Basic Life Support Training
Heart disease is the leading cause of death globally. Losing a loved one is extremely difficult, especially in cases where it may have been prevented with the right skills and immediate action.
Empower your friends and family with the skills to save a life in an emergency. The Chain of Survival starts with Basic Life Support (BLS). We hope you will appreciate this overview of BLS and share it with others. Together, we can make a difference.
The Chain of Survival has five parts
1. Recognize Symptoms and Activate EMS
2. Perform Early CPR
3. Defibrillate with AED
4. Advanced Life Support
5. Post- Cardiac Arrest Care
Let’s do an overview of rescuer techniques. The 2015 update to the CPR guideline from The Liaison Committee on Resuscitation (ILCOR) now reflects a target compression rate of 100-120 per minute. One-rescuer CPR used to be the standard method of teaching. However, in many instances, there is more than one person available to perform CPR and two people can work as a team.
Recognize Symptoms and Activate EMS
When responding to an emergency, try to create a safe response area. Remove the person from danger when possible. Speak loudly and shake the person to see if they are okay. If a victim is in obvious distress but breathing on their own without gasping, stay close and watch the victim for any changes. If the victim is not breathing or only gasping, activate emergency response, get and AED and start CPR. When there is no one else available to call for emergency response, use a cell phone on speaker when possible and do not leave the victim.
Perform Early CPR
Put on your pocket mask if you have one. Be sure to seal the mask against the victim’s face when delivering early CPR. Check for a pulse on the side of the neck. Feel for 5 to 10 seconds and begin CPR with a cycle of 30 chest compressions and two breaths. Use the heel of one hand on the lower sternum in the middle of the chest and place other hand on top of the first. Begin compressions, at least two inches into the chest at a rate of 100 to 120 compressions per minute.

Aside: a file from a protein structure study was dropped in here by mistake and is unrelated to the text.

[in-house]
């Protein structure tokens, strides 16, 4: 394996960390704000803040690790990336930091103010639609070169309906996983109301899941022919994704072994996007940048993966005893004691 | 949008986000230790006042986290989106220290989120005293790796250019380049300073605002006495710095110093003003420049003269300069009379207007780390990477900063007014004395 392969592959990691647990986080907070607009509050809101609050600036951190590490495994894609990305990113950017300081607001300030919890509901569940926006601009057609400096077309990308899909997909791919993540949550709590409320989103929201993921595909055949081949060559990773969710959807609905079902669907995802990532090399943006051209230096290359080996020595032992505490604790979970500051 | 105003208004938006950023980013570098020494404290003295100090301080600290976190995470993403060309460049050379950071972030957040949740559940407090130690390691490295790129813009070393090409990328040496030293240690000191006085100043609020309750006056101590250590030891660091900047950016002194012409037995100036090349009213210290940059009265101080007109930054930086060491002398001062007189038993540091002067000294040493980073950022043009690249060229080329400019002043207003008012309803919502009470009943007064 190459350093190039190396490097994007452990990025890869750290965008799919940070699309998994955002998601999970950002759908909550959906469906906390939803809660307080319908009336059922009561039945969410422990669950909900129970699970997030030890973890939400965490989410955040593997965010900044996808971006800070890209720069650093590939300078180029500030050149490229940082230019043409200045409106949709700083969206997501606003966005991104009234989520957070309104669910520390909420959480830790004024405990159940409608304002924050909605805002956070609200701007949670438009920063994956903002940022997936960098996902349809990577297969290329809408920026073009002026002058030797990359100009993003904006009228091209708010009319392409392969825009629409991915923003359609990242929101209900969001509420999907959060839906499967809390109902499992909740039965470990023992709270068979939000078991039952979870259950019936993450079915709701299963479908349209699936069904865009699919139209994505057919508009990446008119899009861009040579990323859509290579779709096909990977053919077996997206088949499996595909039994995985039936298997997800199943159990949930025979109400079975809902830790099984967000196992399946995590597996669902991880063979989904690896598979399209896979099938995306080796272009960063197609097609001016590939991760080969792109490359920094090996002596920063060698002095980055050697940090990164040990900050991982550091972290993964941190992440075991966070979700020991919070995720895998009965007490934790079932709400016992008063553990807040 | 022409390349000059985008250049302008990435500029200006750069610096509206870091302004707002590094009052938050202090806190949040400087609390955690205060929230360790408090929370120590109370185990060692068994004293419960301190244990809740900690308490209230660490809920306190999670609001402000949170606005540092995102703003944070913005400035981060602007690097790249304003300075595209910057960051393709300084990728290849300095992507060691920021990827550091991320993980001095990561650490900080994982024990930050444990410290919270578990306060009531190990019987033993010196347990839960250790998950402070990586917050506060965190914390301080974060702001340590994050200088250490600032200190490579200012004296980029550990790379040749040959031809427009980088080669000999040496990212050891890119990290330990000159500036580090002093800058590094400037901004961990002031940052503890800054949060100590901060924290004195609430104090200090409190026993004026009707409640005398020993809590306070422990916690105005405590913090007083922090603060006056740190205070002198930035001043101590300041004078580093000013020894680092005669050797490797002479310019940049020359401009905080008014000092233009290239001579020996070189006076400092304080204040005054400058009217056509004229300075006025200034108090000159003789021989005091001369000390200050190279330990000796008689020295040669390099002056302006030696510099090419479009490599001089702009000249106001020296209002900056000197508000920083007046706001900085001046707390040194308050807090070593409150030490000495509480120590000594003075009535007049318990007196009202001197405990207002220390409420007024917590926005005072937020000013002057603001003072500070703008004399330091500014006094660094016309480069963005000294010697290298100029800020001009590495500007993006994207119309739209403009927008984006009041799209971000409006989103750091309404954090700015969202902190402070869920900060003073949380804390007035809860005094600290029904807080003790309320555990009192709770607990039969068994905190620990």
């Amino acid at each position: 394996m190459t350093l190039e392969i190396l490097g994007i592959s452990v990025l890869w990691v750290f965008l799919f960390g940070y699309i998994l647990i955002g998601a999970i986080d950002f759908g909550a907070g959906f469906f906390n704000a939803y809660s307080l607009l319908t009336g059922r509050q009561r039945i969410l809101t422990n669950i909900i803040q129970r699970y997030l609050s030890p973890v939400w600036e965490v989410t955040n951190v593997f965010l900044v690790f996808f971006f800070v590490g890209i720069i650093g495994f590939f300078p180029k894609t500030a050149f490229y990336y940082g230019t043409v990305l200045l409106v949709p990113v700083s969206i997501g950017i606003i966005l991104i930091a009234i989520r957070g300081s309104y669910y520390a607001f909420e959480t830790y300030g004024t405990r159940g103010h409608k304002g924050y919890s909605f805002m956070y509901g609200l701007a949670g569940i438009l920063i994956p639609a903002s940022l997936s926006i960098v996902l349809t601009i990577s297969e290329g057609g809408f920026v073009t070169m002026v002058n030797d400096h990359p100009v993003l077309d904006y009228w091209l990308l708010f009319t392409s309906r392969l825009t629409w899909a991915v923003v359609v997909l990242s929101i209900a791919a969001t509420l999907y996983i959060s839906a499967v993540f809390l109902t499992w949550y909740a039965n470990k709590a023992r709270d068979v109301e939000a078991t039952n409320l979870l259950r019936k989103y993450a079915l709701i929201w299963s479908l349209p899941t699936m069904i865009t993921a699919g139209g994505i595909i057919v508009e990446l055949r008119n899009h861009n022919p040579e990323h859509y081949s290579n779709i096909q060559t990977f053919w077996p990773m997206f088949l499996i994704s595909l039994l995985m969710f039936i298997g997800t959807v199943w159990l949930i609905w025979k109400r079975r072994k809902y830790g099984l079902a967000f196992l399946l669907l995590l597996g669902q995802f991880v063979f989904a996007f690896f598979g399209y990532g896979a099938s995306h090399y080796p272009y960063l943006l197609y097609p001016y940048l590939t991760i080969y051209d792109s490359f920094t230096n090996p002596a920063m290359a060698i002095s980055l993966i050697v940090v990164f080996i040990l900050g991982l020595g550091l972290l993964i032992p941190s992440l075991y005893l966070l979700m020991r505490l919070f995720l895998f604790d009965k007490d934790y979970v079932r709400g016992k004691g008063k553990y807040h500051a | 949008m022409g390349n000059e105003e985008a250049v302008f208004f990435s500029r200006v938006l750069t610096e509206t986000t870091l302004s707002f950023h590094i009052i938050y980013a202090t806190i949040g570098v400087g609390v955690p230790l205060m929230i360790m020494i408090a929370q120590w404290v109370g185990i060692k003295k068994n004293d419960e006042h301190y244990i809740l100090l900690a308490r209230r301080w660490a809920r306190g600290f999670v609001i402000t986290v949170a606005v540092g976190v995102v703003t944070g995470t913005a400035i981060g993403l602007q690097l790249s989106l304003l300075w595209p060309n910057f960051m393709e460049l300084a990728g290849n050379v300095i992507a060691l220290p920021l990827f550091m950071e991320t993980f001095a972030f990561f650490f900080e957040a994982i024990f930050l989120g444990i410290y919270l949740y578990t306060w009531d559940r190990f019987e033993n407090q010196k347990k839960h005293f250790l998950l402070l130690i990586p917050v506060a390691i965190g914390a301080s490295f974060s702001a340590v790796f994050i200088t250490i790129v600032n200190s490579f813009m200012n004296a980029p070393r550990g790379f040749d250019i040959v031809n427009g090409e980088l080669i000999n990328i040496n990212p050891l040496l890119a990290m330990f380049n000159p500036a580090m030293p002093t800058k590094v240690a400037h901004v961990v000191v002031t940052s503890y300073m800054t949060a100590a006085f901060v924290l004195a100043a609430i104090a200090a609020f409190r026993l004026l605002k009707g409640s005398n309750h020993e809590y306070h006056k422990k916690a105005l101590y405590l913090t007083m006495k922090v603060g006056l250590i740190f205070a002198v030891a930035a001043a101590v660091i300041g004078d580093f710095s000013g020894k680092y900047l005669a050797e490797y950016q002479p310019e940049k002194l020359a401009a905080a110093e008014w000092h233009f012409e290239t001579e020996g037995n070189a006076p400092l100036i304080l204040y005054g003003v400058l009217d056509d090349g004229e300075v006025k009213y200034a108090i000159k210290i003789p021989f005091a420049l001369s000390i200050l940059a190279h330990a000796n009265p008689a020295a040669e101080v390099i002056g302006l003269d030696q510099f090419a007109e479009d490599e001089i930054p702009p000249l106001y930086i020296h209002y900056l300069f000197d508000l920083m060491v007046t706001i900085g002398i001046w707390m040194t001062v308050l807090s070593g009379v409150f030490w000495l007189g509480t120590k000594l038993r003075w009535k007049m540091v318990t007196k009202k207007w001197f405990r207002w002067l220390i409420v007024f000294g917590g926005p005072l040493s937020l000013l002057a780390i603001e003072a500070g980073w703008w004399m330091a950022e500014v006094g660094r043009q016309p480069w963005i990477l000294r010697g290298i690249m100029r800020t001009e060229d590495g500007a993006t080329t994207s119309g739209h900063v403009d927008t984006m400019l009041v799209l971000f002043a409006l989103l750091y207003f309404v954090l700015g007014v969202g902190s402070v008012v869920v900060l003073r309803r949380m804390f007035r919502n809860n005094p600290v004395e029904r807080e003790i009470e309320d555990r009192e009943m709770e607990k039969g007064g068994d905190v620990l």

Be sure to allow the chest wall to return to its natural position between compressions. Constant leaning on the chest can prevent the heart from refilling between compressions. After 30 compressions, if you do not suspect a neck injury, tilt the head and lift the chin to open the airway.
Place your index finger on the jaw and lift up. Watch for the chest to rise while you give a breath over one second. Deliver another breath and resume compressions.
When a second rescuer is available, that person should find and prepare the AED for use. When the AED is connected, switch rescuers while the AED analyzes the heart rhythm. Provide a shock if indicated and resume CPR as soon as possible. Assess rhythm every two minutes.
When Emergency Help Arrives
Once emergency help arrives, allow the medical professionals to take over. Do not leave the scene until you have been told it’s okay. You will likely be asked questions about the victim’s state and the care you provided. These details will help the medical response team provide the best possible care.
If necessary, medical responders will provide Advanced Life Support. In the case of cardiac arrest, the victim may require additional post cardiac arrest care.
Knowing what to do in an emergency saves lives. Everyone means something special to someone else. If your loved one was ever in need of emergency help, certainly you’d hope someone knew what to do. We encourage you to share this important message with others and be an advocate of basic life support training
*This post does not contain medical advice and is not a substitute for certified BLS training.*